“Honkie,” “Grease Monkey,” “Slut,” “Retard” and the “n-word” were displayed on signs in the Atrium along with words like “Love” and “Honey.” In the back was a large sign that read “Cockroach,” a term used to demean members of the Tutsi tribe in Rwanda.

The five-day exhibit opened at the Cleveland school on Oct. 17, several days after Paul Rusesabagina, the inspiration for the movie “Hotel Rwanda,” spoke on campus about genocide in his country and the responsibility of each person to stop prejudice. An in-class discussion and all-school debate followed Thursday.

The goal was to demonstrate how words perpetuate racism, sexism and other prejudice. Though some students argued the surprise was part of the design, others interviewed by The Plain Dealer said they should have been better prepared for the exhibit.

Senior Justin Morrow, who is black, said initially that he was shocked, hurt and angered. “It was kind of sprung on us,” the 18-year-old said.

He was so uncomfortable with signs like “Porch Monkey” that he avoided the Atrium. After class discussions, he said he now supports the exhibit because “it’s a good idea to openly talk about prejudice.”

Connor Flanagan, 16, said hearing personal stories from people who have experienced prejudice is a much more effective way to fight prejudice.

But Jaime DeVore, 18, who is multiracial, said the exhibit “was ridiculous and unnecessary” and didn’t give students enough credit for knowing the impact of taboo words.

Everyone knows that teenagers joke around and use words like “bitch” or “slut” or call each other names like “gay” or “retard,” other students said.

“Society is so jaded to some words. They become cutesy,” said Vasyl Rabosyuk, 16. The exhibit made him realize that words can hurt a “third party” who may overhear a conversation.

Kellen Krause, 17, said artwork in the display exaggerated stereotypes, like “Red Neck” written over a drawing of a person with a sunburned neck. “It was so ludicrous that you had to know it wasn’t true.”

As shocking as the exhibit was to some, Luke Krevh, 17, wondered about its lasting effect. “Some people are in a routine and don’t even know they use those words. After a few weeks, everyone could forget.”

Still, Luke and Connor agreed that students must make a commitment not to use offensive words and object when others do.

Luke added: “The more you hear, the more it’s drilled in your head, the more you realize that it’s wrong and hurtful.”

History teacher Tim Evans said the events are part of a five-year plan to raise awareness about prejudice. About 10 percent of the school’s students are minorities.

© 2005 The Plain Dealer
© 2005 All Rights Reserved.

Friday, October 28, 2005

Essay 205

Out and about with MultiCultClassics Minutes…

• Mr. Sulu of Star Trek fame transported out of the closet. Actor George Takei has spoken out on his homosexuality, even comparing anti-gay bias to racial segregation. Damn, can’t he just compare it to Romulan segregation?

• Basketball superstar Sheryl Swoopes jumped out of the closet too. Wow. There are lesbians in the WNBA. Never would have guessed.

• Due to public protests, Paramount Pictures will remove some of the billboards hyping the upcoming 50 Cent movie, “Get Rich or Die Tryin.’” In the end, protesters will die tryin’ to prevent movie moguls and 50 Cent from getting rich.

• Political advertising continues to push the boundaries of good taste. A Detroit newspaper ad supporting Mayor Kwame Kilpatrick’s re-election bid shows black corpses hanging from trees — in reference to Kilpatrick’s contention that he’s been “lynched” in the media. “I have not got one call from a subscriber or a reader who complained about that ad,” insisted the co-publisher of the newspaper. “Not one letter or e-mail.” Guess no complaints justify obscenity.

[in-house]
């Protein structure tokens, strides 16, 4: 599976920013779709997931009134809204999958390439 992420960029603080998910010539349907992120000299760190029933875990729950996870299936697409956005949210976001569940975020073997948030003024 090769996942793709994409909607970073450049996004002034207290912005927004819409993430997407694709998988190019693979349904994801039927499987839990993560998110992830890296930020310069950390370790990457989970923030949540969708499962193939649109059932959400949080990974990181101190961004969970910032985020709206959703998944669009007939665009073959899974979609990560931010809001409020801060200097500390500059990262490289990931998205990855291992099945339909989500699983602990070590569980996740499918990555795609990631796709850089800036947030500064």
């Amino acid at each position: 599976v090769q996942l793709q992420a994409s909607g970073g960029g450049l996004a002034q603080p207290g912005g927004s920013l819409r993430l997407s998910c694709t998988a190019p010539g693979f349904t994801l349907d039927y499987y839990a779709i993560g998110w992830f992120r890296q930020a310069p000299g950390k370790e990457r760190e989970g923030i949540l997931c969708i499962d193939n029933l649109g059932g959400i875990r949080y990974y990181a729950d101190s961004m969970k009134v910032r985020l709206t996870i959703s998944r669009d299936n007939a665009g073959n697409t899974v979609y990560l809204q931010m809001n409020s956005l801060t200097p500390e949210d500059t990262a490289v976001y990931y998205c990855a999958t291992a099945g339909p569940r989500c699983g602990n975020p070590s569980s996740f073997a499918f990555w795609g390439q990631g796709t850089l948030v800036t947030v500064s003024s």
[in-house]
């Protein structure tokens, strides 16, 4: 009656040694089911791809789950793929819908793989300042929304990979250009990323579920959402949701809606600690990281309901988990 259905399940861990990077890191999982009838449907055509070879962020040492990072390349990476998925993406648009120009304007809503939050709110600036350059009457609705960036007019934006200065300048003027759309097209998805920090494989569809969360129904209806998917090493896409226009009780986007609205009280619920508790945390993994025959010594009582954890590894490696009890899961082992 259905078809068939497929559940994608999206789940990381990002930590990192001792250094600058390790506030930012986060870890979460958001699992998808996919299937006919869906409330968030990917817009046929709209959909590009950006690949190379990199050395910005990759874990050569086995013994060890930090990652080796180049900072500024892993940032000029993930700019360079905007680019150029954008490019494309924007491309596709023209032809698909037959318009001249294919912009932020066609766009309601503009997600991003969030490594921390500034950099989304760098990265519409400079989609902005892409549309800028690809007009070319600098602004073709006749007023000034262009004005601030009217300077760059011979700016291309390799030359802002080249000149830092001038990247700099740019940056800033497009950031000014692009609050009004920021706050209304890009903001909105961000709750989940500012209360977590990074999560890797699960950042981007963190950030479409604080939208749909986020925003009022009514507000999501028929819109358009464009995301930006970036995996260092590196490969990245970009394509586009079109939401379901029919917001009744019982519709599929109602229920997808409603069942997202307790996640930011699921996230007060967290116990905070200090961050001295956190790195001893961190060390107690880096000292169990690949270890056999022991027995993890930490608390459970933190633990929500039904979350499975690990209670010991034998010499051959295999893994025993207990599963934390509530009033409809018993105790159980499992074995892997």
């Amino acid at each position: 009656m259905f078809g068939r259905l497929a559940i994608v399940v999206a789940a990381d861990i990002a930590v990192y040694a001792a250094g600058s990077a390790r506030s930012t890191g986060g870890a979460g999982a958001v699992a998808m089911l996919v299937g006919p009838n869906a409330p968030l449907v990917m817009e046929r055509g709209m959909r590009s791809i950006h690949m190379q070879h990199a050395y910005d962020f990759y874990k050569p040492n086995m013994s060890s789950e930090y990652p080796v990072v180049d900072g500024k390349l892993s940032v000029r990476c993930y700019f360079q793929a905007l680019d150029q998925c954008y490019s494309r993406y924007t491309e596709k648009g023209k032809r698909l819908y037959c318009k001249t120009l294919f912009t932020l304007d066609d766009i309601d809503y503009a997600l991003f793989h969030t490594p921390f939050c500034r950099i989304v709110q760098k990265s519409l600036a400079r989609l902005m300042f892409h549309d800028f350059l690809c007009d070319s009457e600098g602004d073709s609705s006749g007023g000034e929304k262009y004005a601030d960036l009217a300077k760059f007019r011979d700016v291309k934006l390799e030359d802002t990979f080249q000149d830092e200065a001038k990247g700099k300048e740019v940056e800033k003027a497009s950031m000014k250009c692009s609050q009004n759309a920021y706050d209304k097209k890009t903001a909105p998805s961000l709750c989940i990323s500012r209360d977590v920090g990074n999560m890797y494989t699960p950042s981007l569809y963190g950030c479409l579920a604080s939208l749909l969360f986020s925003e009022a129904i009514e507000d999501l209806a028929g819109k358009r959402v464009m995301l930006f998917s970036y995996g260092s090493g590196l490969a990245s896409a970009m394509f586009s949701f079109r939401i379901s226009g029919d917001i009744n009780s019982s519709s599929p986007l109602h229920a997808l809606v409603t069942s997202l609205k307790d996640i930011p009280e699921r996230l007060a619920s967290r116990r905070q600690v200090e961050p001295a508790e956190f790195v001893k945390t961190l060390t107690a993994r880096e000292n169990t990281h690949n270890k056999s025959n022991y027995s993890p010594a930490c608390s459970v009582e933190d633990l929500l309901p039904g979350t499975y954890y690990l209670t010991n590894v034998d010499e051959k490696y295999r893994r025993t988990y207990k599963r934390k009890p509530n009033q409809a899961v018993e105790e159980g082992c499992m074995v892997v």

• Descendants of slave owners in Barbados marched with chains on their wrists and wooden yokes around their necks as part of a symbolic plea for forgiveness. “For 200 years...British descendants committed unspeakable crimes against people of African descent,” a marcher said. “We are in a small way apologizing.” Guess symbolic gestures justify obscenity.

Thursday, October 27, 2005

Essay 204

MultiCultClassics Minutes asks, “Whatchu talkin’ ‘bout, Willis?”

• Janet Jackson officially denied she has a secret 18-year-old daughter. “I do not have a child and all allegations saying so are false,” Jackson stated in a press release. However, the singer did not deny her multiple plastic surgeries, breast enhancements or rib removals. Tito Jackson added his own denial by saying, “I do not have a nephew or niece or whatever it is that’s being said right now…I’m pretty sure it bothered her a little bit, but she’s going to go on and be strong like Janet always is...She’ll be OK.” Janet later denied having a brother named Tito. Finally, a video clip began appearing on the Web that exposed Janet sunbathing in the nude. Justin Timberlake denied any involvement.

• Now cops are wondering about Cam’ron’s alleged carjacking incident, which left the rapper with bullet wounds in both arms. Authorities are investigating alternative theories — including an attempted execution, simple road rage or the desire to increase sales of an upcoming album.

• 50 Cent drew protests over billboards hyping his upcoming movie. The posted images depict 50 Cent holding a gun. At this point, why would anyone be shocked that the rapper likes firearms? Authorities ought to investigate if 50 Cent was involved in the shooting of Cam’ron — and even the shooting of the Janet Jackson sunbathing video.

• A Citigroup executive claimed he was being demoted in retaliation for griping about racial and sex discrimination, so now he’s suing the banking company for $100 million. Talk about taking the “live richly” tagline to the extreme.

Wednesday, October 26, 2005

Essay 203

Pre-Halloween scary news from MultiCultClassics Minutes…